2017 annual figures

  • Europe installed 15,638 MW of new wind power capacity during 2017, an increase of 25% compared to 2016 annual installations. 12,484 MW were onshore, and 3,154 MW were offshore.
  • 2017 was a record year for both onshore and offshore installations. Onshore installations grew 14.3% while offshore grew 101% compared to 2016.
  • Wind power installed more than any other form of power generation in Europe in 2017. Wind power accounted for 55% of total power capacity installations.
  • Renewable energy accounted for 85% of all new EU power installations in 2017: 23.9 GW of a total 28.3 GW of new power capacity.
  • With 336 TWh generated in 2017, wind power covered an average 11.6% of the EU’s electricity demand.
  • 2017 saw EUR 22.3bn in new investments announced in wind energy. This will finance the development of 11.5 GW of new wind farms. EUR 14.8bn of this was for onshore wind, and EUR 7.5bn for offshore. Overall, this was 19% less than the total investment in 2016.
  • Wind energy investments accounted for 52% of the new clean energy finance in 2017, compared to 86% in 2016.

 

Trends and cumulative installations

  • There are now 168.7 GW of installed wind power capacity in the EU: 153 GW onshore and 15.8 GW offshore.
  • Wind energy now accounts for 18% of EU’s total installed power generation capacity.
  • The total net EU-installed power generation capacity increased by 18.8 GW in 2017 to 937 GW.
  • Conventional power sources such as fuel oil and coal continue to decommission more capacity than they install. The amount of decommissioned gas-fired generation capacity was almost equal to the amount of newly-commissioned gas-fired generation capacity.

 

«6 EU COUNTRIES HAD A RECORD YEAR IN WIND ENERGY INSTALLATIONS»

«55% OF NEW POWER CAPACITY IN THE EU CAME FROM WIND»

«85% OF NEW POWER CAPACITY IN THE EU CAME FROM RENEWABLES»

«WIND REMAINS THE 2nd LARGEST POWER GENERATING CAPACITY IN THE EU»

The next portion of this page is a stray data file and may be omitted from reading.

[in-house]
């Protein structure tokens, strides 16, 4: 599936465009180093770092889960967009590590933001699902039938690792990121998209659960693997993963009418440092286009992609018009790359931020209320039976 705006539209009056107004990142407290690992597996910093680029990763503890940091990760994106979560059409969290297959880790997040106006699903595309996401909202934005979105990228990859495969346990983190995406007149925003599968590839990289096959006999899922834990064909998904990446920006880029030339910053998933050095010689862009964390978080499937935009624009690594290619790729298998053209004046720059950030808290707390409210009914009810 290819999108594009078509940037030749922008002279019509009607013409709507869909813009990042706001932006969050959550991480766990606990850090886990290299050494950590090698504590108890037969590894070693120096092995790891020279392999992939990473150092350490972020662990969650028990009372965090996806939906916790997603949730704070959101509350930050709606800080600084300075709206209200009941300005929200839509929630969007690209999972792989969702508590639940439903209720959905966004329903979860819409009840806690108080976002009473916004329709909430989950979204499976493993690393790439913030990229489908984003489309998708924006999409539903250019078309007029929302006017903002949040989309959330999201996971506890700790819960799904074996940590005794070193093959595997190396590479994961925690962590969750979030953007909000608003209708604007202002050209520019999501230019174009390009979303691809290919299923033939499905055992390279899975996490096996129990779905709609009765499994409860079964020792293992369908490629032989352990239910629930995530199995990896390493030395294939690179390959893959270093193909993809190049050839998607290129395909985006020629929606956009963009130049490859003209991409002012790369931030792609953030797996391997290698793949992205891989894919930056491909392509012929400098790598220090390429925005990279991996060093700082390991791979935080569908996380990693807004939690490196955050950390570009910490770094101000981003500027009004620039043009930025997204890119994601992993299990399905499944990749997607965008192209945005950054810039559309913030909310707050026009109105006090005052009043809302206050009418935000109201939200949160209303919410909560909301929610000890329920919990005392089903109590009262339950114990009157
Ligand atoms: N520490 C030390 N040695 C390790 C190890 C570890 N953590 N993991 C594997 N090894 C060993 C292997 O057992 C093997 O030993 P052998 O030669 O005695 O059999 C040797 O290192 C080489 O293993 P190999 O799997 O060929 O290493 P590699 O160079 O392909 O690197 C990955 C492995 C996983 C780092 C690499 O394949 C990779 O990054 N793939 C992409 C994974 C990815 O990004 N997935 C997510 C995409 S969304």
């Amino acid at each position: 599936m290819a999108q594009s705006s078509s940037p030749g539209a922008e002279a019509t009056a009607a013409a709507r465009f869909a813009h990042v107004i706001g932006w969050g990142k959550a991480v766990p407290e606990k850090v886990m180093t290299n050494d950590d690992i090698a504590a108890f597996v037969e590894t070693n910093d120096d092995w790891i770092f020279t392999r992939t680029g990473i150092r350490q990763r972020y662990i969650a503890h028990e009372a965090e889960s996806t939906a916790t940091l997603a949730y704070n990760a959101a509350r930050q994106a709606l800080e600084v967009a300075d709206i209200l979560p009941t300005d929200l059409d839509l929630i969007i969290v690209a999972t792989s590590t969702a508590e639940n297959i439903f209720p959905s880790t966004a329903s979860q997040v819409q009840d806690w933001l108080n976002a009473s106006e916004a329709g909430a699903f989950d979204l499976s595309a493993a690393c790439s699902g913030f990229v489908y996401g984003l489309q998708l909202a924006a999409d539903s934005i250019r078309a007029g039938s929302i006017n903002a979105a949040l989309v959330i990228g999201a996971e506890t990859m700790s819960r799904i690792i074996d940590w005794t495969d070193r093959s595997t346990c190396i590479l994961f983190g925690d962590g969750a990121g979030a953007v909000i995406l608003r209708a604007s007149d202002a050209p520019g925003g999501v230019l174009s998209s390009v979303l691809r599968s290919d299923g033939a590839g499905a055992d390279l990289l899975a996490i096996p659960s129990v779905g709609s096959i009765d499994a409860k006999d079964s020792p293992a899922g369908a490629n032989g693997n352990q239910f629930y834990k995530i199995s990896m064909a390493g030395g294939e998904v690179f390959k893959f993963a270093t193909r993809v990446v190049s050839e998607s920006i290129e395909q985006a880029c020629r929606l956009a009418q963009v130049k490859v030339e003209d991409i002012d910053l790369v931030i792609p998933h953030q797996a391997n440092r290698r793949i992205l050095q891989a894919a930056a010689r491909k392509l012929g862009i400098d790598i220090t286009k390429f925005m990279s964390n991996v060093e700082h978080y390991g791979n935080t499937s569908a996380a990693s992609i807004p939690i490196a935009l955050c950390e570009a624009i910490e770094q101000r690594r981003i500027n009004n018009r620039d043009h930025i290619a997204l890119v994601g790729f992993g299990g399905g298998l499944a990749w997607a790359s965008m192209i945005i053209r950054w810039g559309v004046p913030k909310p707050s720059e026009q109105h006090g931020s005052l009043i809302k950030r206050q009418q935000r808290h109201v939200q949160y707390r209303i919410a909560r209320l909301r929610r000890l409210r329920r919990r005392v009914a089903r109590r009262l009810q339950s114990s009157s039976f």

«80% OF WIND POWER IN THE EU WAS INSTALLED IN JUST 3 COUNTRIES: GERMANY, THE UK AND FRANCE»

«168.7 GW OF WIND POWER ARE NOW INSTALLED IN THE EU»

 

Country highlights

  • Germany installed the most wind power capacity in 2017, with 42% of the total EU new installations.
  • 16 EU countries have more than 1 GW of wind power installed. Nine of these have more than 5 GW installed.
  • Six EU countries had a record year in new wind energy installations in 2016: Germany (6.6 GW), the UK (4.3 GW), France (1.7 GW), Belgium (476 MW), Ireland (426 MW) and Croatia (147 MW).
  • Denmark is the country with the largest share of wind energy in its electricity demand with 44%. Germany registered the highest annual increase from 16% to 20% of wind energy in its electricity demand.

 

Projects blocked in Romania

The success story of wind energy investments started in Romania after the Executive launched the most spectacular subsidy scheme, but it ended abruptly in 2013 after it was decided, through an Emergency Ordinance, to postpone the granting of green certificates, in the attempt to keep price increases under control. This goal has been reached, but banks have stopped funding and projects have been blocked. That’s how no new project has been launched since 2013, investors have begun to report losses and many wind farms have been put on sale.

A helping hand was given to this sector in the spring of last year, when the Government issued a GEO that prolongs the validity of green certificates in the market until 2032.

For 2017 and 2018, of the total green certificates in the market, only half are covered by the quota and have buyers. The huge surplus of certificates in the market will create chaos in the energy system if the government does not change green energy legislation, said Razvan Nicolescu, a senior consultant at Deloitte and former energy minister.

Romania has about 5,000 MW installed in wind and solar power plants, with a total installed capacity in the energy system of 20,000 MW. The energy produced by renewable sources is cheap because it is subsidized by all Romanian energy consumers through the green certificates system.

By law, each MWh produced in wind and solar power plants is automatically taken over in the system and receives subsidy. 1 MWh of wind power receives half green certificate, while 1 MWh of solar power receives three certificates.